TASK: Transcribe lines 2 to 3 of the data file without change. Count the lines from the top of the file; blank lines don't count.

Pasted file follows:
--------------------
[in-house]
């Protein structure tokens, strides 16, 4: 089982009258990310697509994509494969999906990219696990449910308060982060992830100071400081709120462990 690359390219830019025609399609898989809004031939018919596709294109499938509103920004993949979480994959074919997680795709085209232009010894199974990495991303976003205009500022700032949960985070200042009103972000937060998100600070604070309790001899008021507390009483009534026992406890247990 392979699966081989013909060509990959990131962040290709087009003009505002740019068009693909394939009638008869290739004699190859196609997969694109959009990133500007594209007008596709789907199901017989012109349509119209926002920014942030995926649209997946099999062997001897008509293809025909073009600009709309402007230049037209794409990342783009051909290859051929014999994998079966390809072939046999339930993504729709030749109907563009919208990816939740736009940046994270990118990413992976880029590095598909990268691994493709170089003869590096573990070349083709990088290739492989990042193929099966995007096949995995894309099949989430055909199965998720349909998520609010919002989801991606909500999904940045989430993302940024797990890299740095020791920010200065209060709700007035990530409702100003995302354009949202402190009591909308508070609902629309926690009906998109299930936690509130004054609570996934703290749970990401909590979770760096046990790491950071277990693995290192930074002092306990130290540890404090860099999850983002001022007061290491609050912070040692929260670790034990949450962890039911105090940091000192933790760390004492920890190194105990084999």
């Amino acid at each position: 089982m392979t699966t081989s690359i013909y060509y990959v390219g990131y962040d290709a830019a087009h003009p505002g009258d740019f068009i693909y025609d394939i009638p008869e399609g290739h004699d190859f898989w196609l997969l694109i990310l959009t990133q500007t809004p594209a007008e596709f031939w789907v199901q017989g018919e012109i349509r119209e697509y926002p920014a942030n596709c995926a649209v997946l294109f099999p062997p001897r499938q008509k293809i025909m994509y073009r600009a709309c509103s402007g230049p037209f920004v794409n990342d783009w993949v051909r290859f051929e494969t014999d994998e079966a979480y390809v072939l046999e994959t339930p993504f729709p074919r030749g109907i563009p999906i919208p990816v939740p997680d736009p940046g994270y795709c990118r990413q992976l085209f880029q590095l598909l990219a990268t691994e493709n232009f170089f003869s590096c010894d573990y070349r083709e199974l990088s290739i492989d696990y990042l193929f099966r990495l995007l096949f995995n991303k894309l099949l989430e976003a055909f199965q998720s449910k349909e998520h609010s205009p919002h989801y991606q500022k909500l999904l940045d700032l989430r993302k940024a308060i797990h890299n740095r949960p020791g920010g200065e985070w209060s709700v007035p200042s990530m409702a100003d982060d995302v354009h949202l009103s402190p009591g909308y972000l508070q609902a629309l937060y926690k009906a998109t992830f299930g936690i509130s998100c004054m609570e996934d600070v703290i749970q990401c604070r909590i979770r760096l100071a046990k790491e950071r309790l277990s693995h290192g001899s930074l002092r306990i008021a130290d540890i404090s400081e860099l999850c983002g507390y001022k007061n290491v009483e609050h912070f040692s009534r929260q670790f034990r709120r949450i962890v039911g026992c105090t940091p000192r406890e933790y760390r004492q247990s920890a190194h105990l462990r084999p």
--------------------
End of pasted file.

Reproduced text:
């Protein structure tokens, strides 16, 4: 089982009258990310697509994509494969999906990219696990449910308060982060992830100071400081709120462990 690359390219830019025609399609898989809004031939018919596709294109499938509103920004993949979480994959074919997680795709085209232009010894199974990495991303976003205009500022700032949960985070200042009103972000937060998100600070604070309790001899008021507390009483009534026992406890247990 392979699966081989013909060509990959990131962040290709087009003009505002740019068009693909394939009638008869290739004699190859196609997969694109959009990133500007594209007008596709789907199901017989012109349509119209926002920014942030995926649209997946099999062997001897008509293809025909073009600009709309402007230049037209794409990342783009051909290859051929014999994998079966390809072939046999339930993504729709030749109907563009919208990816939740736009940046994270990118990413992976880029590095598909990268691994493709170089003869590096573990070349083709990088290739492989990042193929099966995007096949995995894309099949989430055909199965998720349909998520609010919002989801991606909500999904940045989430993302940024797990890299740095020791920010200065209060709700007035990530409702100003995302354009949202402190009591909308508070609902629309926690009906998109299930936690509130004054609570996934703290749970990401909590979770760096046990790491950071277990693995290192930074002092306990130290540890404090860099999850983002001022007061290491609050912070040692929260670790034990949450962890039911105090940091000192933790760390004492920890190194105990084999």
């Amino acid at each position: 089982m392979t699966t081989s690359i013909y060509y990959v390219g990131y962040d290709a830019a087009h003009p505002g009258d740019f068009i693909y025609d394939i009638p008869e399609g290739h004699d190859f898989w196609l997969l694109i990310l959009t990133q500007t809004p594209a007008e596709f031939w789907v199901q017989g018919e012109i349509r119209e697509y926002p920014a942030n596709c995926a649209v997946l294109f099999p062997p001897r499938q008509k293809i025909m994509y073009r600009a709309c509103s402007g230049p037209f920004v794409n990342d783009w993949v051909r290859f051929e494969t014999d994998e079966a979480y390809v072939l046999e994959t339930p993504f729709p074919r030749g109907i563009p999906i919208p990816v939740p997680d736009p940046g994270y795709c990118r990413q992976l085209f880029q590095l598909l990219a990268t691994e493709n232009f170089f003869s590096c010894d573990y070349r083709e199974l990088s290739i492989d696990y990042l193929f099966r990495l995007l096949f995995n991303k894309l099949l989430e976003a055909f199965q998720s449910k349909e998520h609010s205009p919002h989801y991606q500022k909500l999904l940045d700032l989430r993302k940024a308060i797990h890299n740095r949960p020791g920010g200065e985070w209060s709700v007035p200042s990530m409702a100003d982060d995302v354009h949202l009103s402190p009591g909308y972000l508070q609902a629309l937060y926690k009906a998109t992830f299930g936690i509130s998100c004054m609570e996934d600070v703290i749970q990401c604070r909590i979770r760096l100071a046990k790491e950071r309790l277990s693995h290192g001899s930074l002092r306990i008021a130290d540890i404090s400081e860099l999850c983002g507390y001022k007061n290491v009483e609050h912070f040692s009534r929260q670790f034990r709120r949450i962890v039911g026992c105090t940091p000192r406890e933790y760390r004492q247990s920890a190194h105990l462990r084999p």